WASHINGTON — Facing voter anger over mounting budget deficits, President Obama will ask Congress to freeze spending for some domestic programs for three years starting in 2011, administration officials said Monday.
Separately, Obama unveiled plans to help a middle class "under assault" pay its bills, save for retirement and care for kids and aging parents.
The spending freeze would apply to a relatively small portion of the federal budget, affecting $477 billion available for domestic agencies whose budgets are approved by Congress each year. Some could get increases, while others would have to face cuts; such programs got an almost 10 percent increase this year. The federal budget total was $3.5 trillion.
The three-year plan will be part of the budget Obama will submit Feb. 1, senior administration officials said, commenting on condition of anonymity to reveal private details. They said Obama was expected to propose the freeze Wednesday night in his State of the Union address.
The Pentagon, veterans programs, foreign aid and the Homeland Security Department would be exempt.
The savings would be small at first, perhaps $10 billion to $15 billion, one official said. But over the coming decade, savings would add up to $250 billion.
The White House is under considerable pressure to cut deficits — the red ink hit a record $1.4 trillion this year — or at least keep them from growing. Encouraged by last week's Massachusetts Senate victory, Republicans are hitting hard on the issue, and polls show voters increasingly concerned.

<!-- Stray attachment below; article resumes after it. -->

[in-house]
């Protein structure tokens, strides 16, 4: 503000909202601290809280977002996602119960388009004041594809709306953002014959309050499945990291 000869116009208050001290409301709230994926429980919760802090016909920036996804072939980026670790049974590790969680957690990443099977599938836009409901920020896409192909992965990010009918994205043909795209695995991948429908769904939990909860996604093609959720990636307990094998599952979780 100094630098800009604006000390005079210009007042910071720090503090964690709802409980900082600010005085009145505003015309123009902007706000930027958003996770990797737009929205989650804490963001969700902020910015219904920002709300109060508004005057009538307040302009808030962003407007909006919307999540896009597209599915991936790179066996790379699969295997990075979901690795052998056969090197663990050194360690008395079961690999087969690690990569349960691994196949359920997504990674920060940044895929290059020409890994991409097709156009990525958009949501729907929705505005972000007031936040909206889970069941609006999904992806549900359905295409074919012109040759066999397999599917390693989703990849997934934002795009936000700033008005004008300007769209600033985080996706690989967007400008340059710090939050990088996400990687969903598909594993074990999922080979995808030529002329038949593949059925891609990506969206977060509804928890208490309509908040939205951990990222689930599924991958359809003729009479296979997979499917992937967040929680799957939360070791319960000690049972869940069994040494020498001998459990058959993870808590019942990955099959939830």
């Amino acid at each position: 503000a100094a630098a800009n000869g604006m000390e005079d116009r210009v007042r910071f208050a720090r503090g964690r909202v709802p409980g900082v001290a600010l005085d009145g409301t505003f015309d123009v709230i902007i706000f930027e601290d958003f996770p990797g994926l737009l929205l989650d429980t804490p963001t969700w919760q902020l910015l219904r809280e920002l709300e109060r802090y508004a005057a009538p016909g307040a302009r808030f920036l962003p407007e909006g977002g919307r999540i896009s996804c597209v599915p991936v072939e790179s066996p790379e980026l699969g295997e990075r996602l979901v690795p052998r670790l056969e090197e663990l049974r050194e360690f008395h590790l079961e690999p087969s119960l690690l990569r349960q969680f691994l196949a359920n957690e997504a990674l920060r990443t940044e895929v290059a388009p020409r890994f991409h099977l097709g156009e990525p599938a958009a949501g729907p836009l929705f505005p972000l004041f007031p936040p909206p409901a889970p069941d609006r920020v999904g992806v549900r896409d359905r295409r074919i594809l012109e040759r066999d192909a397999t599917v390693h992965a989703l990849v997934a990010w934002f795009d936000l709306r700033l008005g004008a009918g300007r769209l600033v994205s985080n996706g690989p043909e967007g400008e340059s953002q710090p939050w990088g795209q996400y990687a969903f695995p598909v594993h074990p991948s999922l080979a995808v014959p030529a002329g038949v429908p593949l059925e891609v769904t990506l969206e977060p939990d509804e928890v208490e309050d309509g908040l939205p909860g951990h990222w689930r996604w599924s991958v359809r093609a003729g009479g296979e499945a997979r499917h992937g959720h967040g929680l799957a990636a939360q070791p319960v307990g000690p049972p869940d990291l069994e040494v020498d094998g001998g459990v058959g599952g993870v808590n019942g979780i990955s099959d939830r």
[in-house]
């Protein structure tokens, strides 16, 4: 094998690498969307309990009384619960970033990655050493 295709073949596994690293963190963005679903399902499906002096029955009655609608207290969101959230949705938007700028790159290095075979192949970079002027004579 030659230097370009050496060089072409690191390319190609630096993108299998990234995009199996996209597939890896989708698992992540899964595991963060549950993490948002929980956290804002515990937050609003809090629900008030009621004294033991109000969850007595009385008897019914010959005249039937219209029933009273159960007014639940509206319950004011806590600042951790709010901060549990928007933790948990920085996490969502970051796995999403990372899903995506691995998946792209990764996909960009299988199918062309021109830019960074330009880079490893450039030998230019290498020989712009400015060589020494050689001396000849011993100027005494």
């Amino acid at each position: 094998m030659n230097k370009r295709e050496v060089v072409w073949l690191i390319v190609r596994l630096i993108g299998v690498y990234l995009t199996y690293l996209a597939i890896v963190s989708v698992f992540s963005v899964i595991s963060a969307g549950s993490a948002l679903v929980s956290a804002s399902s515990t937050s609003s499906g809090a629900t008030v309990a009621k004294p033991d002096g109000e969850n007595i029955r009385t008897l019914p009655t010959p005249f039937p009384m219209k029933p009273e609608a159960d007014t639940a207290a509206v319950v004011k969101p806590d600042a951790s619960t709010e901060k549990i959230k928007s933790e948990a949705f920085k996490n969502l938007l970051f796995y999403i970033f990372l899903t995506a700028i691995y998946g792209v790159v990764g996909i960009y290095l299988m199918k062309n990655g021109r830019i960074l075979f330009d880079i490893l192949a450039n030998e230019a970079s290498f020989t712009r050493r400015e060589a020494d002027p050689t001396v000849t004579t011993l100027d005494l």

Obama's separate public comments previewed other topics in the State of the Union address. It will outline his second-year agenda across a spectrum of issues, including tighter rules on Wall Street behavior and a push for financial discipline in Washington. He also is expected to touch on the controversial issue of gays in the military.
The economic proposals he described won't create jobs, but he said they could "re-establish some of the security that's slipped away." His remarks aimed to lift the nation's dour mood and show he is in touch with the daily struggles of millions of people as resentment runs high about lost jobs and the economy.
The initiatives will be included in Obama's budget for the fiscal year starting Oct. 1, and they will require approval from Congress. Obama will release that budget Feb. 1.
The White House maintained that its imperative still is to create jobs. Unemployment remains in double digits, and the economy is the public's top concern. Yet Obama said that squeezed families need help in other ways, too: paying for child care, helping out aging parents, saving for retirement, paying off college debt.
What matters ultimately to people, Obama said, is "whether they see some progress in their own lives. So we're going to keep fighting to rebuild our economy so that hard work is once again rewarded, wages and incomes are once again rising, the middle class is once again growing."
Less clear was how much the programs would cost or where the money would come from.
Officials deferred comment until the release of the budget.
On the matter of gays in the military, Obama has promised to lift the ban on gays serving openly, and several lawmakers support a repeal of the law. But some senior military advisers and members of Congress have urged him not to shake up the status quo at a time of two wars.
Sen. Carl Levin, chairman of the Armed Services Committee, said he had planned to convene a hearing on the issue in January, but that the Obama administration asked him to hold off until the president's national address.
"We were told by the Pentagon that they expected the president to say something in the State of the Union on it," Levin said.
Levin, who favors repealing the law, said he does not know what Obama will say.